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This morning I scrubbed my driveway with an eight-inch brush. I’ve done this before—not the driveway, precisely, but I recognize the signs. Restlessness turns to full-blown nervous energy and the next thing I know, I’m digging a drainage ditch two feet deep and 100 feet long. Once I built a three-foot high, dry-stack stone wall around my patio with leftover flagstones and common sense. It turned out great.

People don’t get it. They think I’m insane. Back in Atlanta, where I washed my own car, a sympathetic neighbor explained that the Auto Spa down the street only charged twenty bucks. Somehow sitting on a plastic chair in a dusty reception area, reading about Brangelina in last year’s People magazine, doesn’t have the same effect as sudsing and rinsing my car until it shines.

I’m reseeding the fallow fields.

I don’t live in a cave. I know about pressure washers, both the mechanical and the human varieties, but it suits me to attack this monstrous, pock-marked driveway and its ground-in debris with a bucket of soap, a stiff brush, a hose, and what my mother would have called “elbow grease.” My approach is pure and it’s quiet—the same qualities that make me forsake the gas-powered leaf-blowers that landscapers use to blast a single leaf from one side of the yard to the other instead of stooping to pick the darn thing up. Call me old-fashioned, but I opt for a rake, a dustpan, and a wheelbarrow. It keeps me healthy, fit, and sane. By the time I’m done, I’ll know what comes next. Maybe not the outcome, but at least the next step.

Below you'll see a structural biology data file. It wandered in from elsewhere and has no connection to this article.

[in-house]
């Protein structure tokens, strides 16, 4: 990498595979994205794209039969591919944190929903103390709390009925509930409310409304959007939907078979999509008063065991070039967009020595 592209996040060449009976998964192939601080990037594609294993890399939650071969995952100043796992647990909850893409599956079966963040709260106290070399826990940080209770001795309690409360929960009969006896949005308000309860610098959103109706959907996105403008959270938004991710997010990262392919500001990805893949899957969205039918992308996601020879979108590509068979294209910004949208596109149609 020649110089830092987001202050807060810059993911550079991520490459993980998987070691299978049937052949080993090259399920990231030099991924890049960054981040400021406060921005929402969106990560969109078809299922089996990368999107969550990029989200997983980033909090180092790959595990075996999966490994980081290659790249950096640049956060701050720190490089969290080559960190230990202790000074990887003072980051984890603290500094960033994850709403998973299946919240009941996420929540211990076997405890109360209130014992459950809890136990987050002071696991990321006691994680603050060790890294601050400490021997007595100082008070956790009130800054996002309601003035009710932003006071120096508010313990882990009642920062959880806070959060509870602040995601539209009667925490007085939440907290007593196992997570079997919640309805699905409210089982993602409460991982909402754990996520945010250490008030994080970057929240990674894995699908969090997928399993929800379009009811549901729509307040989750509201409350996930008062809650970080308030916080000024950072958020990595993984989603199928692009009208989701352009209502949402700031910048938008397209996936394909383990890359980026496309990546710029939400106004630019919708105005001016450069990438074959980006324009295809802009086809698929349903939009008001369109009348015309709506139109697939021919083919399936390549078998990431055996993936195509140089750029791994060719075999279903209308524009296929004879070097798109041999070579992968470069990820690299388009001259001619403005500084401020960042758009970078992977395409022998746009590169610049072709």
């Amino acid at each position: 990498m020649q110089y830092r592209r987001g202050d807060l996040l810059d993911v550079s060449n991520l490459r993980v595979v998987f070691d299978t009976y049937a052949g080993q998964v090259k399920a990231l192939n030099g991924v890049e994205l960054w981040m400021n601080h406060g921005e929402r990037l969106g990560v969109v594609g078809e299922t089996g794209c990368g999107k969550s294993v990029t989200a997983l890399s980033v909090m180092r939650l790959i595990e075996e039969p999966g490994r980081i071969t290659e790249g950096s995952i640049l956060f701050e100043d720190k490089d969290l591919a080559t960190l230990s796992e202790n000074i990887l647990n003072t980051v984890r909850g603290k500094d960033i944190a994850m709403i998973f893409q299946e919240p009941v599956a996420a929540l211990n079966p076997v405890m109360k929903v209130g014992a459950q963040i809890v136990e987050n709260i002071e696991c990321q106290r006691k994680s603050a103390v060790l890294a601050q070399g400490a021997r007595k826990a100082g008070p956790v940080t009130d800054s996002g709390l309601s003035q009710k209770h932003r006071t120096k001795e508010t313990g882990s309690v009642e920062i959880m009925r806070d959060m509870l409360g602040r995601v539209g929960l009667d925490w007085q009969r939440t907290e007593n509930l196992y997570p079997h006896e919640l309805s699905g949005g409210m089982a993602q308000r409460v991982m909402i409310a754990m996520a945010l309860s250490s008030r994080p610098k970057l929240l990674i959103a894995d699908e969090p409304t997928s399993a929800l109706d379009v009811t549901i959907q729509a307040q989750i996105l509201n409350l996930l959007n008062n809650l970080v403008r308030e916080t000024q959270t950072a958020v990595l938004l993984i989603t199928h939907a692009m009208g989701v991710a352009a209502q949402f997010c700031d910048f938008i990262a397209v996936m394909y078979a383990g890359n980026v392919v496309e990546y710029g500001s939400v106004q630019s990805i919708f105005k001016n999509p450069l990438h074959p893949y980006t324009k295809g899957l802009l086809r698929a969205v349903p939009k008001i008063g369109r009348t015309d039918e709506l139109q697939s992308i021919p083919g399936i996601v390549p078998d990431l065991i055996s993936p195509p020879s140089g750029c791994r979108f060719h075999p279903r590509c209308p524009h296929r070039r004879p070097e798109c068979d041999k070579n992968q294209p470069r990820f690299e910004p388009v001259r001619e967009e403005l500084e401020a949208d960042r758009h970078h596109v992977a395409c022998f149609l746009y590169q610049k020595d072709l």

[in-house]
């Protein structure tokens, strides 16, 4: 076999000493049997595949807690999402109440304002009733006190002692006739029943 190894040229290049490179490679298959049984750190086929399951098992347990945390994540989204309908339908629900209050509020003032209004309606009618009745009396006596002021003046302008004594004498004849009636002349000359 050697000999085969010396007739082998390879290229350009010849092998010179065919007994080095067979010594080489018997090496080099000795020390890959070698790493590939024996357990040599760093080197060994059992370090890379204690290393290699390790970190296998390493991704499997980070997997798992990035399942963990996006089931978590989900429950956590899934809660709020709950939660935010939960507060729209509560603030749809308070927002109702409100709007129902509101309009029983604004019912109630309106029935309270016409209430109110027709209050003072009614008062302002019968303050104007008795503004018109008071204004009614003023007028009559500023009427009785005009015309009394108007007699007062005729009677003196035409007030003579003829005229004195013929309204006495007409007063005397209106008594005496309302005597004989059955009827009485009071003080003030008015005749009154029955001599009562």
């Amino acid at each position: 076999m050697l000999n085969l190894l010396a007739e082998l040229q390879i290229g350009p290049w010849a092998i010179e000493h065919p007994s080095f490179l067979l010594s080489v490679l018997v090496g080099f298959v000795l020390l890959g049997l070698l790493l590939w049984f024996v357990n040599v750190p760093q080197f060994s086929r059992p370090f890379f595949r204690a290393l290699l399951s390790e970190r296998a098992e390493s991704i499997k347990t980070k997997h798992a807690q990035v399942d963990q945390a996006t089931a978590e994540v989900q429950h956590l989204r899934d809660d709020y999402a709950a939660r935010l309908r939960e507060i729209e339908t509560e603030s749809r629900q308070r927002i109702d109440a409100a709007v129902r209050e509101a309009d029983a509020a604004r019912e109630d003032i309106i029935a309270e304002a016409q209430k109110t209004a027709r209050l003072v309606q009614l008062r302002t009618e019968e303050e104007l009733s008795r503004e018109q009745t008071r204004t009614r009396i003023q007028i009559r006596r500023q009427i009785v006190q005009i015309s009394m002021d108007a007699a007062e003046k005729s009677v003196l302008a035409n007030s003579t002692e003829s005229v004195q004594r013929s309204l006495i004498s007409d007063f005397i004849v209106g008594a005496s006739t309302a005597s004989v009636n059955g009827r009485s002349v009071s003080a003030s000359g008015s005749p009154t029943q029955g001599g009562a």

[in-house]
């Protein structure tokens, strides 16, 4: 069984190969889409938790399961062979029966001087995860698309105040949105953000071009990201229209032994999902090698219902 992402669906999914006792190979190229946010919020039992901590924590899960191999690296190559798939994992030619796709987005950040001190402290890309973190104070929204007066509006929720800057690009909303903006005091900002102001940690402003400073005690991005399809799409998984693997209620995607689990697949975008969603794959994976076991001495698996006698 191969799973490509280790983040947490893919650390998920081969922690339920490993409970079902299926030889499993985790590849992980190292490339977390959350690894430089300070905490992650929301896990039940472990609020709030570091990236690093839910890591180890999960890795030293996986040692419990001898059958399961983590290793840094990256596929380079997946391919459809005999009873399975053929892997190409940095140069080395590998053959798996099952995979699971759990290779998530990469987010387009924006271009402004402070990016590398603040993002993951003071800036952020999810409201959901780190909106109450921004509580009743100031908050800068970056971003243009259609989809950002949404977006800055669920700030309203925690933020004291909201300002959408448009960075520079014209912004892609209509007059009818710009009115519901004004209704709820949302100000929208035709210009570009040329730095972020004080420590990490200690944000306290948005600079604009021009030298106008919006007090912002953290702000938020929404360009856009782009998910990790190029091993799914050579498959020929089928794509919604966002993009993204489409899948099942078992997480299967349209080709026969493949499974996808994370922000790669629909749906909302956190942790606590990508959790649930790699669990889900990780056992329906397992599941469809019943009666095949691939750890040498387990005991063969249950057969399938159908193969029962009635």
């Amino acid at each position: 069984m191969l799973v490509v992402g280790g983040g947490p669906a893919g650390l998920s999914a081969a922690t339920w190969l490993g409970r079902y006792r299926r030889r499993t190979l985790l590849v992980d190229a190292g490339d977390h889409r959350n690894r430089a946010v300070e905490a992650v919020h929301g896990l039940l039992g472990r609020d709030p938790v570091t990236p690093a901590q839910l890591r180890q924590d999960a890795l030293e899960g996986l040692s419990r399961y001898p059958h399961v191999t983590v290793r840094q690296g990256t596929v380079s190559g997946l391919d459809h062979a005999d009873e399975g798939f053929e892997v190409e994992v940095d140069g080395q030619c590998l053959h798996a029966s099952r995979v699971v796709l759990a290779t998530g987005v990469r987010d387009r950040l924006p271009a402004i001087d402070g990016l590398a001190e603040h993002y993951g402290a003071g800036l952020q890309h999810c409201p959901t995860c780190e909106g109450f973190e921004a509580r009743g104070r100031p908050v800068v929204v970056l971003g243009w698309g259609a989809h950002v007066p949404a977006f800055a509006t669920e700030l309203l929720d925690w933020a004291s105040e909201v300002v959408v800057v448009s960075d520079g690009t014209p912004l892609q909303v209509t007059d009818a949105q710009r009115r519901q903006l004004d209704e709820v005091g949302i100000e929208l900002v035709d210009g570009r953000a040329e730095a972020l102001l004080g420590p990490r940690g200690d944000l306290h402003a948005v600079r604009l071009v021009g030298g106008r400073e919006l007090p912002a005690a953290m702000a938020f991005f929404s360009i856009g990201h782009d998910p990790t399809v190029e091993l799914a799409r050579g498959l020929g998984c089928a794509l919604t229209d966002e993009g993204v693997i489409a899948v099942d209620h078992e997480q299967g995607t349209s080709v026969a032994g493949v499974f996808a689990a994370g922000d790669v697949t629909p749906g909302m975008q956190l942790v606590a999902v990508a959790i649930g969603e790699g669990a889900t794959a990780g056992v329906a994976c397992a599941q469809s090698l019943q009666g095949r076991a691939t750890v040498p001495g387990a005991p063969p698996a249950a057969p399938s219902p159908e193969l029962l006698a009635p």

Call it creative recharging. I’m a novelist seeking publication, and there is nothing more crazy-making than the post-novel process, as if it wasn’t hard enough just writing a book. First, there’s  the query letter, then the dreaded synopsis, then the conferences with their pitch sessions and manuscript critiques. Before an “agents and editors” conference last spring, two wonderful writer friends and I spent endless hours preparing the tools that would sell our books. Our weekly sessions, and the prep work before them, were agonizing, but so instructive. Let’s just say we wished we had known more about story goals and character arcs and plot points when we sat down to write our books. Never mind. Our next books will be easier. So that’s what we do while we wait—we work on the next book.

Still in the driveway, I caught myself thinking that a toothbrush would get the dirt out of the tiniest holes. Good grief! Would I really consider scrubbing my driveway with a toothbrush? Thank God I’m a writer and I know when to quit. It’s a skill I just learned with my novel.

My driveway—painted concrete at least thirty years old—isn’t flawless. Neither is my book, but it’s pretty damn good. And until an agent acquires it, I’ll consider it done.